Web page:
Reverend Canon Okaijah Bortier, the Chairman of the Inter-Party Dialogue Committee (IPDC), has called on political parties to desist from creating ‘artificial’ electoral hotspots to ensure effective management of already identified ones.
He said even though there were credible information about the existence of real electoral hotspots, political parties had resorted to the creation of ‘artificial’ ones, a situation, he said, could create tensions and hinder the effective delivery of free and fair elections, when not properly managed.
Rev. Bortier made the call on Thursday at an IPDC meeting organised by the National Commission for Civic Education (NCCE).
The meeting, organised with support from the United Nations Development Programme (UNDP), was aimed at soliciting ideas from stakeholders towards the development of an action plan and strategies for effective management of election-related issues.
It was attended by political parties’ representatives, faith-based organisations, civil society organisations, traditional leaders and officials from the Ghana Police Service, among others.
“Even though there is a drawn map for some identified hotspots, some of them are politically induced, which shouldn’t have been. Ayawaso West Wuogon is one and that is because until the by-election Ayawaso has never been a hotspot,’’ Rev. Bortier said.
“We have to talk to the political parties to make them understand that they should not create artificial hotspots, and new ones because we want people to manage the old ones that is the most important thing.’’
He also urged political parties to prioritise the security of the nation and ensure that peace reigned even after the elections to facilitate national development.
Established in 2012, the IPDC serves as a platform for dialogue and collating views from stakeholders and also an intermediary Committee for dispute resolution.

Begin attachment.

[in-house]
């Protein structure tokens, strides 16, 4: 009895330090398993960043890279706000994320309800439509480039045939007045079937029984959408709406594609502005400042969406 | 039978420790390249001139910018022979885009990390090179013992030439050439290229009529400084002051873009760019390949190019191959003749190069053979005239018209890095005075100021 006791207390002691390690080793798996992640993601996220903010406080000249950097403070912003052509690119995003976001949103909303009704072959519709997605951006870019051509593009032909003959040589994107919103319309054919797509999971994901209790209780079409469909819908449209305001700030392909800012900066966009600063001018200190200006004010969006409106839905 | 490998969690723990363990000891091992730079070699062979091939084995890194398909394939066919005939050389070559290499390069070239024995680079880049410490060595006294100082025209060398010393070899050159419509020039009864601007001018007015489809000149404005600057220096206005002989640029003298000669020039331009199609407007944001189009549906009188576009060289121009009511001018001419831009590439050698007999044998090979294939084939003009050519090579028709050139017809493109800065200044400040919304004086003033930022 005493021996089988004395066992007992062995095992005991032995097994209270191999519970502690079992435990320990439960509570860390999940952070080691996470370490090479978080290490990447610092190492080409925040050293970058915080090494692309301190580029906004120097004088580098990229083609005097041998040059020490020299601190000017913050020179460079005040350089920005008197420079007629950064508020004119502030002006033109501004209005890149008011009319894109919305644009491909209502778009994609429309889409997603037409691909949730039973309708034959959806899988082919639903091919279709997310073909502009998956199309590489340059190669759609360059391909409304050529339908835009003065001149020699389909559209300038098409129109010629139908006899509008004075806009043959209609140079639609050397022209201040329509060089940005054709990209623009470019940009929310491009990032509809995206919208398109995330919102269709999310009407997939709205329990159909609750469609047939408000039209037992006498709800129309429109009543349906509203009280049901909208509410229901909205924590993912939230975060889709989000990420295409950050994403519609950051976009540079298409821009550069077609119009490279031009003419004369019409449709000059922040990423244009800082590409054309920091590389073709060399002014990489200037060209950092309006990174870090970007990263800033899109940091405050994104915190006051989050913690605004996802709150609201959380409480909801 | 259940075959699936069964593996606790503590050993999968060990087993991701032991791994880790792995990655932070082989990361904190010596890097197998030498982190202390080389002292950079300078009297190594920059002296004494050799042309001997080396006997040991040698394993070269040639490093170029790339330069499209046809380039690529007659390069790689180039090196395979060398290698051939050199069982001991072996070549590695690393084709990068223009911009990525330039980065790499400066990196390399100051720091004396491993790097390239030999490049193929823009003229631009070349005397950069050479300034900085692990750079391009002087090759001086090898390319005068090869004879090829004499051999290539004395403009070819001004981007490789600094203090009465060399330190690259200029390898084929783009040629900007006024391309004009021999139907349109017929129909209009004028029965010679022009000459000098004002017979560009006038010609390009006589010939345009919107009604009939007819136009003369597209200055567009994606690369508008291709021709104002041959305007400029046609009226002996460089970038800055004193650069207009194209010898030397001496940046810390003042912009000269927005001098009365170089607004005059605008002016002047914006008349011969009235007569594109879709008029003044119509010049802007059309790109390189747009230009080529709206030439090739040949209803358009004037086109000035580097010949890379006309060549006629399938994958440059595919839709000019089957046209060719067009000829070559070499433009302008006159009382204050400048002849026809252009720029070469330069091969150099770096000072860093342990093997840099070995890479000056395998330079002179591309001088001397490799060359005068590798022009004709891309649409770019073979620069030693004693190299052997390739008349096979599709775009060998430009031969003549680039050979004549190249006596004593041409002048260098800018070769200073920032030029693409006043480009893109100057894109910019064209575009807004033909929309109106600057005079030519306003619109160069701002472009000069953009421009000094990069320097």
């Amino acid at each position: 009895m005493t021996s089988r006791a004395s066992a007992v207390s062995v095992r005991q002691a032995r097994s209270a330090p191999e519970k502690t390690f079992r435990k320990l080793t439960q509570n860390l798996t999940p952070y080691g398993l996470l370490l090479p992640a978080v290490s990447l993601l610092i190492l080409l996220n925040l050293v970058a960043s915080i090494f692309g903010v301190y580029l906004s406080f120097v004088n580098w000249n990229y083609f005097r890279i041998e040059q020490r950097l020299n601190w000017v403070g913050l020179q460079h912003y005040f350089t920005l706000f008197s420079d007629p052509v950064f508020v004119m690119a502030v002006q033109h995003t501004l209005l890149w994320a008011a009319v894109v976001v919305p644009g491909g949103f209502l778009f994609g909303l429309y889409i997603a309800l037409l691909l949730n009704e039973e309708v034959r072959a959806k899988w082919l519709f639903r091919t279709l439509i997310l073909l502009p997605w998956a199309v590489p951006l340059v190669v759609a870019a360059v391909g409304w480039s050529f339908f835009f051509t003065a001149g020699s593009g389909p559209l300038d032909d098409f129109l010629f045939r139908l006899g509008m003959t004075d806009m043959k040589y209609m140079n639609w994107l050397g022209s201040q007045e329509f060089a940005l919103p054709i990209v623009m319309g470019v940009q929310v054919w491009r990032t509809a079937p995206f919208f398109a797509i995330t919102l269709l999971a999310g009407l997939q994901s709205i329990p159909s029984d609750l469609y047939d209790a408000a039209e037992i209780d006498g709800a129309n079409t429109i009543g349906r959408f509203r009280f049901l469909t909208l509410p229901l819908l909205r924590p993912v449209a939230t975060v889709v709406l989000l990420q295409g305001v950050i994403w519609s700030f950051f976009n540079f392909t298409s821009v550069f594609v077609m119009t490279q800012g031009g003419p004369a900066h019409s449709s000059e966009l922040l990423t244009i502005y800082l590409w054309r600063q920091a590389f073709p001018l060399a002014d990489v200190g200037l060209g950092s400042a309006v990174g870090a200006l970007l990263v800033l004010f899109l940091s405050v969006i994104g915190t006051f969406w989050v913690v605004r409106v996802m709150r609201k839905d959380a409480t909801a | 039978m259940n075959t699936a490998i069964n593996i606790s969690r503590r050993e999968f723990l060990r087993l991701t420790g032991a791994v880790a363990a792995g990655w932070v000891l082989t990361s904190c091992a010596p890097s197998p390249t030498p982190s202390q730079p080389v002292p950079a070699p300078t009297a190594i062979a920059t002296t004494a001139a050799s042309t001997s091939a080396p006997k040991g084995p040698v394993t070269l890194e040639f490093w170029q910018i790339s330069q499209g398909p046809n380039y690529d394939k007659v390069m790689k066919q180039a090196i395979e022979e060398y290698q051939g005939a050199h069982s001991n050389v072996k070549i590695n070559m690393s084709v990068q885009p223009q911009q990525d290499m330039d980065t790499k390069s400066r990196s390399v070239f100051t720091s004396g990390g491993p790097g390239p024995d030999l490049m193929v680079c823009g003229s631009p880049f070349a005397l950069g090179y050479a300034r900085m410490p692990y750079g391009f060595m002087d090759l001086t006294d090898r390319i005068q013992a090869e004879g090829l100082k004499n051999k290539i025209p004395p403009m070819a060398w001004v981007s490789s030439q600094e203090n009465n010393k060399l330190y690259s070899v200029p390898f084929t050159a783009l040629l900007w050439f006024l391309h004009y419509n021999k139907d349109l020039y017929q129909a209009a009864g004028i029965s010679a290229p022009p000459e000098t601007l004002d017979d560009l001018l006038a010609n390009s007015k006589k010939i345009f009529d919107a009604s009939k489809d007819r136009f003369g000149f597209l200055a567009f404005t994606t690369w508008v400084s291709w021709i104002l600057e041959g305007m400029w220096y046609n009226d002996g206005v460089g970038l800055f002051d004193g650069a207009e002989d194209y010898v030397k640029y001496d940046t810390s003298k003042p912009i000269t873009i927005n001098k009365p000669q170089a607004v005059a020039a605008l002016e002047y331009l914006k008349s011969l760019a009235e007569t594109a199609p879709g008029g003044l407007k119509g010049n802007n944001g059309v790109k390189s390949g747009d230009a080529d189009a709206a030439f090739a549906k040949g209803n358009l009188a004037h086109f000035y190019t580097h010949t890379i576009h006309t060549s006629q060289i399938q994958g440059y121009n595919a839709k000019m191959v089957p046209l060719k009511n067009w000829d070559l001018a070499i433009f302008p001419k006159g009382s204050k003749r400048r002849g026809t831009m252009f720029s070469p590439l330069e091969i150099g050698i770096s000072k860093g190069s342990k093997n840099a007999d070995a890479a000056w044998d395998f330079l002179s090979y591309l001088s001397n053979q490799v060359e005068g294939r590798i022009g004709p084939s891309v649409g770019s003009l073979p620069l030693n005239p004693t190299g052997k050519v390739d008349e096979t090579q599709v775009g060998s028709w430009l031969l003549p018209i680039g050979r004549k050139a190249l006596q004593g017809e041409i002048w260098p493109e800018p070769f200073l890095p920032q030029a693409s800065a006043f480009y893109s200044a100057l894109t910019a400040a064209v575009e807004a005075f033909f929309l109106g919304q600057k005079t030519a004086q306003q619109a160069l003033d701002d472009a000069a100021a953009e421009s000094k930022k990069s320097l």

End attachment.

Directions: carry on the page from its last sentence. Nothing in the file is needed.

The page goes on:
The Committee sought to monitor, investigate breaches of electoral rules and regulations and resolve conflicts and misunderstandings before, during and after elections to enhance political, economic and social progress and stability.
It comprises political parties, religious groups, civil society organisations, security services, and media orgainsations.
Mrs Lucille Hewlett Annan, the Greater Accra Regional Director of NCCE, said the meeting formed part of the Commission’s efforts at educating electorates on the impending elections to ensure fairness and transparency.
She said the commitment from political parties remained a challenge in ensuring that the Committee delivered on its mandate and urged them to show more interest to ensure that decisions taken by the Committee were implemented.
Mrs Annan further urged leaders of political parties, religious organisations, civil society organisations and the electorate to collaborate their efforts to eradicate minor electoral conflicts.
She pleaded with the Government to ensure that it made funds available to enable the NCCE and IPDC deliver on their mandates.
Rt. Rev. Samuel K. Osabutey, the Chairman of the Greater Accra Regional Peace Council, urged the Committee to build the capacities of its members to enable them to contribute meaningfully towards achieving a free and fair elections.
While cautioning political parties’ leadership, leaders of some faith- based organisations and individuals against making divisive statements, he urged security agencies and other mandated state institutions to bring anyone who made such statements to order to ensure peace and stability.
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